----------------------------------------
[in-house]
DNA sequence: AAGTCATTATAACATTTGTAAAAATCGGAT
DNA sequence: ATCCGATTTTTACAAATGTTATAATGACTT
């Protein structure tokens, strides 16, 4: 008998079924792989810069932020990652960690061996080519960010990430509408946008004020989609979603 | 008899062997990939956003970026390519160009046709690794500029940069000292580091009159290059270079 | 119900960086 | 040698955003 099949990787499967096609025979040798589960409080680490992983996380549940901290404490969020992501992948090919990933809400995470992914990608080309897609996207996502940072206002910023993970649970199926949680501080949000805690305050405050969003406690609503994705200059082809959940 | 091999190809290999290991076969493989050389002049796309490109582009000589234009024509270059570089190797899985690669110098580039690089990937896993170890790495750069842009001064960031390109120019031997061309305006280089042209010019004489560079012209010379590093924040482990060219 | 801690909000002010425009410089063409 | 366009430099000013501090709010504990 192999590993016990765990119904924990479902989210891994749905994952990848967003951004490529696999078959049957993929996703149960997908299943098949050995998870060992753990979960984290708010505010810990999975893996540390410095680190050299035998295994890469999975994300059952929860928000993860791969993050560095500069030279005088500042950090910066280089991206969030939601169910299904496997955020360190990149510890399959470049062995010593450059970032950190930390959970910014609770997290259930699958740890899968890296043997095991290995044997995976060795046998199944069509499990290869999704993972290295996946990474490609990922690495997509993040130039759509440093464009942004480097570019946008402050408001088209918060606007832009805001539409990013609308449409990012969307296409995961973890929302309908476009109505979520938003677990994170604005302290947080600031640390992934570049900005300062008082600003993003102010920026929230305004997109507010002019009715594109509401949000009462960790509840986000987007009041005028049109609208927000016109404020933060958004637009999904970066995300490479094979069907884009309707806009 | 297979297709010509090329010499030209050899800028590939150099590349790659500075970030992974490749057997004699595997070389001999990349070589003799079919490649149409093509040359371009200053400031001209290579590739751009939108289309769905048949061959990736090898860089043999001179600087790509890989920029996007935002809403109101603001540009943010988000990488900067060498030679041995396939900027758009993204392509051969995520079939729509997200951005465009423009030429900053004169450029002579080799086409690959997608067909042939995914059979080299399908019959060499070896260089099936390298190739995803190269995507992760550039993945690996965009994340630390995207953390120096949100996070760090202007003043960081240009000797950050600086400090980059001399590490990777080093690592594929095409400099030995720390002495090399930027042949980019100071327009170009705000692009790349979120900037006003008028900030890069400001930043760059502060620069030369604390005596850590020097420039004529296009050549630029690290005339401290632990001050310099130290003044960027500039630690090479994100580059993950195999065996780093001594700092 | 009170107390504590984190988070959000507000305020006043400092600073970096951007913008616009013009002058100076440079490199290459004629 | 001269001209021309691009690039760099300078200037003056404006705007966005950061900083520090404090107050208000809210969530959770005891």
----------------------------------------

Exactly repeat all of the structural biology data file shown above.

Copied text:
[in-house]
DNA sequence: AAGTCATTATAACATTTGTAAAAATCGGAT
DNA sequence: ATCCGATTTTTACAAATGTTATAATGACTT
């Protein structure tokens, strides 16, 4: 008998079924792989810069932020990652960690061996080519960010990430509408946008004020989609979603 | 008899062997990939956003970026390519160009046709690794500029940069000292580091009159290059270079 | 119900960086 | 040698955003 099949990787499967096609025979040798589960409080680490992983996380549940901290404490969020992501992948090919990933809400995470992914990608080309897609996207996502940072206002910023993970649970199926949680501080949000805690305050405050969003406690609503994705200059082809959940 | 091999190809290999290991076969493989050389002049796309490109582009000589234009024509270059570089190797899985690669110098580039690089990937896993170890790495750069842009001064960031390109120019031997061309305006280089042209010019004489560079012209010379590093924040482990060219 | 801690909000002010425009410089063409 | 366009430099000013501090709010504990 192999590993016990765990119904924990479902989210891994749905994952990848967003951004490529696999078959049957993929996703149960997908299943098949050995998870060992753990979960984290708010505010810990999975893996540390410095680190050299035998295994890469999975994300059952929860928000993860791969993050560095500069030279005088500042950090910066280089991206969030939601169910299904496997955020360190990149510890399959470049062995010593450059970032950190930390959970910014609770997290259930699958740890899968890296043997095991290995044997995976060795046998199944069509499990290869999704993972290295996946990474490609990922690495997509993040130039759509440093464009942004480097570019946008402050408001088209918060606007832009805001539409990013609308449409990012969307296409995961973890929302309908476009109505979520938003677990994170604005302290947080600031640390992934570049900005300062008082600003993003102010920026929230305004997109507010002019009715594109509401949000009462960790509840986000987007009041005028049109609208927000016109404020933060958004637009999904970066995300490479094979069907884009309707806009 | 297979297709010509090329010499030209050899800028590939150099590349790659500075970030992974490749057997004699595997070389001999990349070589003799079919490649149409093509040359371009200053400031001209290579590739751009939108289309769905048949061959990736090898860089043999001179600087790509890989920029996007935002809403109101603001540009943010988000990488900067060498030679041995396939900027758009993204392509051969995520079939729509997200951005465009423009030429900053004169450029002579080799086409690959997608067909042939995914059979080299399908019959060499070896260089099936390298190739995803190269995507992760550039993945690996965009994340630390995207953390120096949100996070760090202007003043960081240009000797950050600086400090980059001399590490990777080093690592594929095409400099030995720390002495090399930027042949980019100071327009170009705000692009790349979120900037006003008028900030890069400001930043760059502060620069030369604390005596850590020097420039004529296009050549630029690290005339401290632990001050310099130290003044960027500039630690090479994100580059993950195999065996780093001594700092 | 009170107390504590984190988070959000507000305020006043400092600073970096951007913008616009013009002058100076440079490199290459004629 | 001269001209021309691009690039760099300078200037003056404006705007966005950061900083520090404090107050208000809210969530959770005891």